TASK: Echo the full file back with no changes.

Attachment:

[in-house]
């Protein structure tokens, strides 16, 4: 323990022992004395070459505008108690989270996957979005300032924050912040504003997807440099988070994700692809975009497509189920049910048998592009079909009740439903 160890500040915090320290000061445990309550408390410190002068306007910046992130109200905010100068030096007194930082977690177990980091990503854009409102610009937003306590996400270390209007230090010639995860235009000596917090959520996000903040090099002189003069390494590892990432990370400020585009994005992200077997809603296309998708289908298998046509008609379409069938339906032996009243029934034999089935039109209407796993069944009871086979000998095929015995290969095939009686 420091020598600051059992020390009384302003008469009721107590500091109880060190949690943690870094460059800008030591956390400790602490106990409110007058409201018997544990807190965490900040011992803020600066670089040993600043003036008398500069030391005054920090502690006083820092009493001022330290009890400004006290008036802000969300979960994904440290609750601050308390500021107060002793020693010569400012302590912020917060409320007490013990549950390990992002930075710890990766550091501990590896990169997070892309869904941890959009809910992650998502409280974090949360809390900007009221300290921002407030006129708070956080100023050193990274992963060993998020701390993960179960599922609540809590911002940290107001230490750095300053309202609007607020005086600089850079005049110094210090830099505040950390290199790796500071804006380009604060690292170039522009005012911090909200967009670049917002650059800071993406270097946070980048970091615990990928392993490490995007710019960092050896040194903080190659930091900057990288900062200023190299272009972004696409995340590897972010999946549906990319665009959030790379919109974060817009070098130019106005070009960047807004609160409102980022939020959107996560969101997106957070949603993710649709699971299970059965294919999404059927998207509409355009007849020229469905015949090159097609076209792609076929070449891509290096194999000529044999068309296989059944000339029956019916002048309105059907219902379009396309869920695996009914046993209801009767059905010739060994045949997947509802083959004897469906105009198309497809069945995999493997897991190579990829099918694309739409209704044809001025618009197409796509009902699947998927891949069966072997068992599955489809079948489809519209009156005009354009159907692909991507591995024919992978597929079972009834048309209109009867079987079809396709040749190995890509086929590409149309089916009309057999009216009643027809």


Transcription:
[in-house]
């Protein structure tokens, strides 16, 4: 323990022992004395070459505008108690989270996957979005300032924050912040504003997807440099988070994700692809975009497509189920049910048998592009079909009740439903 160890500040915090320290000061445990309550408390410190002068306007910046992130109200905010100068030096007194930082977690177990980091990503854009409102610009937003306590996400270390209007230090010639995860235009000596917090959520996000903040090099002189003069390494590892990432990370400020585009994005992200077997809603296309998708289908298998046509008609379409069938339906032996009243029934034999089935039109209407796993069944009871086979000998095929015995290969095939009686 420091020598600051059992020390009384302003008469009721107590500091109880060190949690943690870094460059800008030591956390400790602490106990409110007058409201018997544990807190965490900040011992803020600066670089040993600043003036008398500069030391005054920090502690006083820092009493001022330290009890400004006290008036802000969300979960994904440290609750601050308390500021107060002793020693010569400012302590912020917060409320007490013990549950390990992002930075710890990766550091501990590896990169997070892309869904941890959009809910992650998502409280974090949360809390900007009221300290921002407030006129708070956080100023050193990274992963060993998020701390993960179960599922609540809590911002940290107001230490750095300053309202609007607020005086600089850079005049110094210090830099505040950390290199790796500071804006380009604060690292170039522009005012911090909200967009670049917002650059800071993406270097946070980048970091615990990928392993490490995007710019960092050896040194903080190659930091900057990288900062200023190299272009972004696409995340590897972010999946549906990319665009959030790379919109974060817009070098130019106005070009960047807004609160409102980022939020959107996560969101997106957070949603993710649709699971299970059965294919999404059927998207509409355009007849020229469905015949090159097609076209792609076929070449891509290096194999000529044999068309296989059944000339029956019916002048309105059907219902379009396309869920695996009914046993209801009767059905010739060994045949997947509802083959004897469906105009198309497809069945995999493997897991190579990829099918694309739409209704044809001025618009197409796509009902699947998927891949069966072997068992599955489809079948489809519209009156005009354009159907692909991507591995024919992978597929079972009834048309209109009867079987079809396709040749190995890509086929590409149309089916009309057999009216009643027809």